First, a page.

Will You be Permanently Paralyzed Because of Your Spinal Cord Injury?

Posted by: Nov 25, 2016By Steve Roberts

paralyze-spinal-cord-injuryIf you or someone you love has suffered a spinal cord injury, you want to know if any paralysis will be permanent. It’s a frightening prospect, and only a very small percentage of individuals with spinal cord injuries regain completely normal movement. Arming yourself with information can help you understand what is happening and begin planning for maximum recovery.

Levels of Injury

After your health care team determines the level of your injuries, you and your doctors need to determine your chances of regaining movement. The severity of your injury depends on how high up on your spinal cord it occurred.

The most serious spinal cord injuries involve the cervical vertebrae in your neck – C1 through C4. Injuries at these levels are likely to result in quadriplegia or tetraplegia (paralysis that affects all four limbs) and may require assistance with breathing and need medical devices to speak. A person with quadriplegia may be able to use a powered wheelchair for movement with special controls. Injuries at the next level, C5-C8, are still very serious, but the patient may retain limited arm, wrist, and hand movement, as well as the ability to breathe and speak on his or her own. A person with an injury at the sixth cervical vertebra may be able to drive a specially adapted vehicle.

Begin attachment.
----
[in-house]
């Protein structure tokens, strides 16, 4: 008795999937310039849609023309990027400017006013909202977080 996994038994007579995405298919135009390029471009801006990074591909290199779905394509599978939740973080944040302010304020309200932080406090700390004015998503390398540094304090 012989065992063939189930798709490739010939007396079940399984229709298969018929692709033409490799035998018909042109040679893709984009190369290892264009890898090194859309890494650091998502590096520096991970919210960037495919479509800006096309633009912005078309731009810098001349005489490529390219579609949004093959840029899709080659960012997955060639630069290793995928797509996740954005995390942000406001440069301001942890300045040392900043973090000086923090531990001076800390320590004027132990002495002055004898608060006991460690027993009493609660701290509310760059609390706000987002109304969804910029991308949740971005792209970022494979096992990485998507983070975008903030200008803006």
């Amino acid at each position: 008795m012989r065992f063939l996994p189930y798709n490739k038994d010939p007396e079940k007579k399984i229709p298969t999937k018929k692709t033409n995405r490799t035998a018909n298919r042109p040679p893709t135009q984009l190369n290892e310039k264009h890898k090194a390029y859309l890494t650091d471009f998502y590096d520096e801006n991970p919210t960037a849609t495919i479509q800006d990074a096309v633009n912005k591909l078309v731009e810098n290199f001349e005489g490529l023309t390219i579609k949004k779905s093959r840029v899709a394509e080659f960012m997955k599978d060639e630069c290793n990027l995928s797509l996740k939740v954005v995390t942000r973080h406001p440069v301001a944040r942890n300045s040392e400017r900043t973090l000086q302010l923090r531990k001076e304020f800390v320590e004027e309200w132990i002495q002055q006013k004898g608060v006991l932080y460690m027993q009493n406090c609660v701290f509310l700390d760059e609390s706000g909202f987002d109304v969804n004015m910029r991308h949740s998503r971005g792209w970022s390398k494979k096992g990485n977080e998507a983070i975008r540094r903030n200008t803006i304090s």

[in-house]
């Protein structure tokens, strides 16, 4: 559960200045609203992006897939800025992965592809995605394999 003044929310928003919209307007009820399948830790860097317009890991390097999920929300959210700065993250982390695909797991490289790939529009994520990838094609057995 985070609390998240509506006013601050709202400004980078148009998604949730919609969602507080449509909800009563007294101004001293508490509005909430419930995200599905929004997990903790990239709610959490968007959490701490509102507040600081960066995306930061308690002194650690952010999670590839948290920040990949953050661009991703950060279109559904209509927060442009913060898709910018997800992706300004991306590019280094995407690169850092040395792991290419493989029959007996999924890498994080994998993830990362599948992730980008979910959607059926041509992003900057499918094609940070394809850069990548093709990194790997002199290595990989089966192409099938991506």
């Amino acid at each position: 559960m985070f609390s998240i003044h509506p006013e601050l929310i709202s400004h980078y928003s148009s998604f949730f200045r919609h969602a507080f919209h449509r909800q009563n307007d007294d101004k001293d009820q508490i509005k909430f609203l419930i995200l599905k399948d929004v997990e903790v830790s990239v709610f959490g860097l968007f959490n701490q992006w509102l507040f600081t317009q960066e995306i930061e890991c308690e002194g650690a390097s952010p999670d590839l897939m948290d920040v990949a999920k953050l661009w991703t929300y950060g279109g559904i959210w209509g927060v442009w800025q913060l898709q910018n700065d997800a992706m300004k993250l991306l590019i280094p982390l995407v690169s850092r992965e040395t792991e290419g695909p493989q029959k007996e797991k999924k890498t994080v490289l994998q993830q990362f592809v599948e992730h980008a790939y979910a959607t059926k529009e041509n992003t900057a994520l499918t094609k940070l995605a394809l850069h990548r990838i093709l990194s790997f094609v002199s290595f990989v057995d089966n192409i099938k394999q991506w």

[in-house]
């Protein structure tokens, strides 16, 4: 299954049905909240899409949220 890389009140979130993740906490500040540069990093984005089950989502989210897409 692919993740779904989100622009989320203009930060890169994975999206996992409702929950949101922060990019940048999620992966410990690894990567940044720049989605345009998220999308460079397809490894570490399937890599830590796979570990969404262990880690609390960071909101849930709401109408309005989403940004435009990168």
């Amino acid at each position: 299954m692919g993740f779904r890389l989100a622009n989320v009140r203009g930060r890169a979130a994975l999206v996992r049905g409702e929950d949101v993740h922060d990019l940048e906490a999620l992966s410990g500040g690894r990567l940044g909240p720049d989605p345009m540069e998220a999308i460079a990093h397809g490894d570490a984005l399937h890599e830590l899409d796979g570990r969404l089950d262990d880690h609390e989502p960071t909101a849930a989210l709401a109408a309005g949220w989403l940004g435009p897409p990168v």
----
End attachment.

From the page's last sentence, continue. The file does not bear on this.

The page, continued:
Injuries to the mid-back, thoracic vertebrae T1-T12, are less serious than injuries to the cervical vertebrae, but will likely still result in loss of motion in the lower body and require a wheelchair. Injuries to these vertebrae usually affect the legs, lower trunk, and abdomen, depending on the specific location of the injury. A person with injuries to one of these vertebrae may be able to use a manual wheelchair or walk while wearing braces; others may be able to stand by using a standing frame.

Lower spinal cord injuries affect the lumbar (L1-L5) and sacral (S1-S5) nerves. Lumbar injuries can lead to some – but not always total – loss of motion in the hips and legs, as well as the inability to control the bowels and bladder (though individuals with these injuries can often manage with some medical assistance). Sacral injuries are the most likely level of injury for an individual to regain the ability to walk without assistance.

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